Authors: Fanack Water Editorial Team
Peer Reviewer: Prof. Nadim Farajalla.
Lebanon is naturally water rich compared to other countries in the Middle East and North Africa (MENA) region. However, much of this water flows to the sea unused due to inefficient use and poorly maintained or absent infrastructure. As a result, water shortages are increasingly common. The influx of more than one million Syrian refugees since 2011 and the impact of climate change are likely to worsen problems of scarcity in the future. Water shortages and cuts are already common in summer, and residents have little choice but to use unlicensed wells and private water providers, which in turn threatens the sustainability of the water supply. Water pollution is also a serious problem, as only around 10% of the country’s wastewater is treated and the remainder is released directly into the environment or the sea. Over the years, various projects have sought to develop and improve water infrastructure, but political and financial problems have prevented their successful implementation.
In addition, the Lebanese water sector is highly bureaucratic and fragmented, with a large number of bodies with overlapping mandates. Moreover, the fact that there are few administrative decrees to comply with existing legislation and the law is not enforced means that sub-national performance is poor.
Geography and climate
Located on the eastern coast of the Mediterranean Sea, Lebanon covers a total surface area of 10,452 km2, with a coastline of about 220 km from north to south. It is bordered by Syria to the north and east and Israel to the south. Geographically, Lebanon is made up of a narrow coastal strip that runs parallel to the Mediterranean Sea and two mountain chains, the Mount Lebanon and the Anti-Lebanon, running north to south. The fertile Bekaa Valley lies in between (Fig. 1).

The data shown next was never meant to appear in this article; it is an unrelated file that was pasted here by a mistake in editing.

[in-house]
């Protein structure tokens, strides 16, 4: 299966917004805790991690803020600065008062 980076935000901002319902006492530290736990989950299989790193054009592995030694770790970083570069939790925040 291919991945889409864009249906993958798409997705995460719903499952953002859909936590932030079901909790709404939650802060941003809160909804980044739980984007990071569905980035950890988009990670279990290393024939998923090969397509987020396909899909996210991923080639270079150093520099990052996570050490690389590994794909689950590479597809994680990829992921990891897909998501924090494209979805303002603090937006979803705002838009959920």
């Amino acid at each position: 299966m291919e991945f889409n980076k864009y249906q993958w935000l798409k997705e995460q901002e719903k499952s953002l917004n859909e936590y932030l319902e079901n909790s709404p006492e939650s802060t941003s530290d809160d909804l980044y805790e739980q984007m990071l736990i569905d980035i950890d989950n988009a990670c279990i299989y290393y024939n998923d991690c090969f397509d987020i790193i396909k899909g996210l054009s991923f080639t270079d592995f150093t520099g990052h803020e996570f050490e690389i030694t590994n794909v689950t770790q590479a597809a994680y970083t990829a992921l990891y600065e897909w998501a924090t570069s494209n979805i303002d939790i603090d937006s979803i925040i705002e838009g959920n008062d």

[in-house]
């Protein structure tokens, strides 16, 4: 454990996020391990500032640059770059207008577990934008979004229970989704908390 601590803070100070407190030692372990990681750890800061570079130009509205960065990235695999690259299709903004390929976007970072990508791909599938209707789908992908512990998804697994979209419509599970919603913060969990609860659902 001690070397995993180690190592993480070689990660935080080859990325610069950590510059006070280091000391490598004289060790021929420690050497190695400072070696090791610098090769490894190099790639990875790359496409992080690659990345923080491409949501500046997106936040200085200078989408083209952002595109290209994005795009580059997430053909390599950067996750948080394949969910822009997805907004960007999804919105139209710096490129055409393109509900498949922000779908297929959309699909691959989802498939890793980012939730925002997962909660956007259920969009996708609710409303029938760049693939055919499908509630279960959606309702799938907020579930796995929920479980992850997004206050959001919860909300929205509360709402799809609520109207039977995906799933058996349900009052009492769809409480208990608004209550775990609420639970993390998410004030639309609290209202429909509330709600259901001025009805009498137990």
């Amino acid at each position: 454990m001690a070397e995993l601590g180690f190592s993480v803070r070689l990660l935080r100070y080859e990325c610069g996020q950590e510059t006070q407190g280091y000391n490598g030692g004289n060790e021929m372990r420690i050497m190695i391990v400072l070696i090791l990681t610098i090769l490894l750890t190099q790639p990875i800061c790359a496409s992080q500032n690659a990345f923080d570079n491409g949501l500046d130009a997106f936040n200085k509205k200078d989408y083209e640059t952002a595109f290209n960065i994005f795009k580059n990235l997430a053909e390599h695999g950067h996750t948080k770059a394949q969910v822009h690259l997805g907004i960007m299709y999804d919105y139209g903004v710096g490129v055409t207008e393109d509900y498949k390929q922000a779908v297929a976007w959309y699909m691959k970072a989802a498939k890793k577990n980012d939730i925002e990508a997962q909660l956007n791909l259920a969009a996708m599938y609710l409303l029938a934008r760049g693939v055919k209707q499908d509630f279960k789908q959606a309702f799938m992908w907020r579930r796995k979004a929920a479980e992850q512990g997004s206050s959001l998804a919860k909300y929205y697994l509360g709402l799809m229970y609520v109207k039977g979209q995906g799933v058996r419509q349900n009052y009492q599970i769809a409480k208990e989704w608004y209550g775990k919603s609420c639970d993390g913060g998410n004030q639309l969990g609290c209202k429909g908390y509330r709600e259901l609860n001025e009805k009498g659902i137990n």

Lebanon has a typically Mediterranean climate with cool, rainy winters from December to mid-March and hot dry summers from June to September. Average temperatures vary across the country from 20°C on the coast to 16°C in the Bekaa Valley and less than 10°C in the mountains. Annual rain- and snowfall levels vary from a low of 200 mm in the northern Bekaa Plain to 600-900 mm along the coast and more than 1,500 mm on the peaks of Mount Lebanon. Lebanon has an annual average precipitation of 800 mm. Precipitation mainly occurs between the months of October and April.
Lebanon had an estimated population of 4.5 million people in 2013 as well as a refugee population of more than 1.5 million. In addition to its Lebanese residents, the country has nearly 450,000 registered Palestinian refugees who have been living in camps since 1948. More recently, Lebanon has absorbed around 1.2 million Syrian refugees, which has put great pressure on the economy and the provision of basic services. The country is highly urbanized with more than 85% of the population living in cities and a third of the population concentrated in the Greater Beirut area.
The Lebanese economy is based mainly on the services sector, which accounts for around 73% of GDP. Agriculture constitutes around 7.2% of GDP and the industrial sector makes up for the remaining 19.8%. GDP per capita was estimated at $9,928 in 2013. The Lebanese economy has been severely affected by the growing regional turmoil since 2011: GDP growth levels have declined substantially, from 7.5-9.3% for the period 2008-2010 to 1.5% for the four subsequent years. In its latest global economic monitor, the Institute of International Finance (IIF) forecasts Lebanon’s real GDP growth at 2.8% in 2015 and 5.0% in 2016.
 FAO, 2009; Comair, F., 2009. Water Management and Hydrodiplomacy in Lebanon. Notre Dame University Press, Zouk Mikayel. Ministry of the Environment, 2011.
 Latest estimates according to World Bank, 2015. Lebanon’s last official population data was published in 1997 (Central Administration for Statistics) and in 2004 (Ministry of Social Affairs). These figures were, however, based on projections. The last official census was conducted in 1932.
 Figures from UNRWA, July 2014.
 UNHCR 2015; Van-Vliet, S. and Hourani, G., 2014.
 CAS, 2009.
 Estimates for the year 2013, World Bank, 2015 and Ministry of Finance, 2013.
 IDAL, 2014.
 BankMed, 2015.[/fusion_text]